October 17, 2012

Daniel, a Time to Change bloggerIn August 2011, after suffering with what I thought was just simple back pain, I was diagnosed with Ankylosing Spondylitis (AS), which is an auto immune disease and has caused the lumbar section of my spine to fuse together. This means that my mobility is very limited as a result and I experience stiffness and pain near constantly.

After learning of Ankylosing Spondylitis from my GP and researching on the internet, I got to know how this condition has affected other people. I started to fear for my future, knowing that although the pain can be partly controlled by medication, the condition can worsen with time.

Regretfully, whilst waiting six months for an appointment with a rheumatologist specialist, the worrying soon developed into depression which drastically affected my work-life balance. I was due to start chemotherapy as treatment for the Ankylosing Spondylitis so I was worrying about the condition along with the possible side effects of the chemotherapy. I lost an incredible amount of sleep and time with my family and friends.

 was made to feel that I was being lazy

In addition to the personal problems I was experiencing, I found myself not being able to work effectively in my job. Not only was my workload effected, my flexi time was gradually decreasing and it seemed that my colleagues were getting less and less tolerant of my minimal contribution to the team. I was made to feel that I was being lazy, unmotivated and therefore underachieving. I was even put on a capability procedure.

I tried so hard not let myself feel down whilst at work and not get upset by what was going on but it was very difficult. I felt like I wasn't liked and cast aside, that they didn't like talking to me because they didn't know how to talk about my feelings or they were too ignorant to ask because they didn't want to talk about how I was feeling.

If only they understood what I was going through

I tried to make an effort so I could feel part of the team but the topic of conversation was often changed. If only they understood what I was going through, if only they were more supportive, if only they asked me how I was feeling instead of casting me aside and discussing my welfare behind my back and coming to their own conclusions.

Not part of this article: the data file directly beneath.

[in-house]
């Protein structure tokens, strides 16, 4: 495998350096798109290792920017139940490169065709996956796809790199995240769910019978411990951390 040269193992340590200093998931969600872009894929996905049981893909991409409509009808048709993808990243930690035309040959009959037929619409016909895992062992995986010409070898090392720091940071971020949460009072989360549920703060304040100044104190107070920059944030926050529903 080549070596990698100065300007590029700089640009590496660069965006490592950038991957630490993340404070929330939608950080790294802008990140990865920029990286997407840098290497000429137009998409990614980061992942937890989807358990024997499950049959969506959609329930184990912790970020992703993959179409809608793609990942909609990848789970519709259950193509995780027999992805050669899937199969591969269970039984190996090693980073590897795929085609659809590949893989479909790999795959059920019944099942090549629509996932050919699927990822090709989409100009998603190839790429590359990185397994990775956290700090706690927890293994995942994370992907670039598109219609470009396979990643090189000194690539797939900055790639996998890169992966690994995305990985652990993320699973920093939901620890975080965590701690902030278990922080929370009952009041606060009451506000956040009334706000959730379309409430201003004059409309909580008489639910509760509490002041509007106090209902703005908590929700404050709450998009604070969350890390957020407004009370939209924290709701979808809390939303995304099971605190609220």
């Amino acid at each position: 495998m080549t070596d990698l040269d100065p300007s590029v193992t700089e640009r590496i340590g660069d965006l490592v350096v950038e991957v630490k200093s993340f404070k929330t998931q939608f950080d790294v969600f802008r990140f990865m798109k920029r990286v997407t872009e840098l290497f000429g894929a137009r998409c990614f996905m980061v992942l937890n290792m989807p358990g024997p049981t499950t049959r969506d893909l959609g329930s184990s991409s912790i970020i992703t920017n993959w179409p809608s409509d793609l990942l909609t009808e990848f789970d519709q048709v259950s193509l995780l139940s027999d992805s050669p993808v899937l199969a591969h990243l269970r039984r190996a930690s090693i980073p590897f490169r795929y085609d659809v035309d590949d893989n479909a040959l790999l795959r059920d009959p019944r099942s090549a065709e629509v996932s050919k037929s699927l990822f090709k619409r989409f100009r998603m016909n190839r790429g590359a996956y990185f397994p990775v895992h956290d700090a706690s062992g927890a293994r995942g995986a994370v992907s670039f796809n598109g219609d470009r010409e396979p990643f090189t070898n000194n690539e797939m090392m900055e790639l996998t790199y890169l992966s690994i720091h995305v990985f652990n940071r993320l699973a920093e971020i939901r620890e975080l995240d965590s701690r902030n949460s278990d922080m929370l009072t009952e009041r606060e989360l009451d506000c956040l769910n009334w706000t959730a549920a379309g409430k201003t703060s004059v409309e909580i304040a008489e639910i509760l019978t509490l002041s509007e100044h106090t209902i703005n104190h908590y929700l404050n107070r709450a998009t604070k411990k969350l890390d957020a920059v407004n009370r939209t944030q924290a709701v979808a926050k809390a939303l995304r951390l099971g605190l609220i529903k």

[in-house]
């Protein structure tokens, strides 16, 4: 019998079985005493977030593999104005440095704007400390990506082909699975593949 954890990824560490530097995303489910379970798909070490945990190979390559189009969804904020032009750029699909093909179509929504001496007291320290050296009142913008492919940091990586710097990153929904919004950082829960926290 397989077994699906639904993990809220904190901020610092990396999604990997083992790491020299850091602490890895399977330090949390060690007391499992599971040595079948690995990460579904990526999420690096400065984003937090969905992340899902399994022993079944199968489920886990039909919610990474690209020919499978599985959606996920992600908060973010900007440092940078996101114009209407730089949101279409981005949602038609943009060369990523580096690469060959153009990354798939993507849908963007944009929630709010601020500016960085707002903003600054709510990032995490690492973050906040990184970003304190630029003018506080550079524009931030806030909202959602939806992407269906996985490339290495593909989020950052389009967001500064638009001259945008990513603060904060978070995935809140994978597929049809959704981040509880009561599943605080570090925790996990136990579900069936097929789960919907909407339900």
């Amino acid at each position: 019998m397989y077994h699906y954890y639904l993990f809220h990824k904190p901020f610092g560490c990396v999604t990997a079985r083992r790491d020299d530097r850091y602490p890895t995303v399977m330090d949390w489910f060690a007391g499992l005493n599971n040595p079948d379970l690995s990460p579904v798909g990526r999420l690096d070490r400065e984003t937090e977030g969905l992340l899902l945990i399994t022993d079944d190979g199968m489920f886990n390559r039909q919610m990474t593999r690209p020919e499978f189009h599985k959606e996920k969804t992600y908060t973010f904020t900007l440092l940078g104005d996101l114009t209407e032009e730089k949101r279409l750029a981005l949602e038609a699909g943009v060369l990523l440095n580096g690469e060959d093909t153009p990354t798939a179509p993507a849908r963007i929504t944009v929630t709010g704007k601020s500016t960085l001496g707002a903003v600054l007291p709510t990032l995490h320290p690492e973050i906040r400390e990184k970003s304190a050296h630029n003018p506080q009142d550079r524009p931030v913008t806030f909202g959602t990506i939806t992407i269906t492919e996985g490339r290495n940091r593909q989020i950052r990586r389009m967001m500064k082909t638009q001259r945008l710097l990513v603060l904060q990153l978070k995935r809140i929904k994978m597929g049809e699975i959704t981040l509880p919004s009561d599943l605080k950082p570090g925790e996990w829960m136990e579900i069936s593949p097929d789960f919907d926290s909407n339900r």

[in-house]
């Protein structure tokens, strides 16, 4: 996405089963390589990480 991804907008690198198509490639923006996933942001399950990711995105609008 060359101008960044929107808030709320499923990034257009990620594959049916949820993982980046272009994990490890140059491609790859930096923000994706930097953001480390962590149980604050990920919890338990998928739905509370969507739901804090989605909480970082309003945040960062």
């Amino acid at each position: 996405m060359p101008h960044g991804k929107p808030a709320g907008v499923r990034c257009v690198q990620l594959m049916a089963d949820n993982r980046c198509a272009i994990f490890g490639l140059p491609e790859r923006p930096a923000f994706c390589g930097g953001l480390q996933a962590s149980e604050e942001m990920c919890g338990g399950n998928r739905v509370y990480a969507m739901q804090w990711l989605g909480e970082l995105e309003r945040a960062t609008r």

I met with management to discuss my concerns regarding my mental and physical illnesses and how it was affecting my ability to work effectively in my job. The only support I was offered was suggestions of taking annual leave and/or pain management sessions. I was made to feel that everybody has problems and I should just deal with it.

It was apparent that they [would]... persist in the belief that mental illness was not a valid excuse

I saw how management dealt with and spoke about another member of staff that had recently returned to work from long term sick leave with stress and anxiety. It was apparent that they were not prepared to be professional and support staff appropriately but to persist in the belief that mental illness was not a valid excuse for poor performance at work.

Dealing with my everyday depression, the pressure of poor performance and the lack of support from my manager and colleagues meant that I thought I had no other alternative but to issue my resignation and go home.

Do not let yourself be pushed out of your job because of mental health stigma

I have been unemployed for the past five months and have had a lot of time to reflect on what happened. I would strongly urge anybody going through similar problems at work to be open about your mental illness and demand more support from management. Although I am now much happier and stronger for leaving my job, it has been a really distressing journey. Do not let yourself be pushed out of your job because of mental health stigma.

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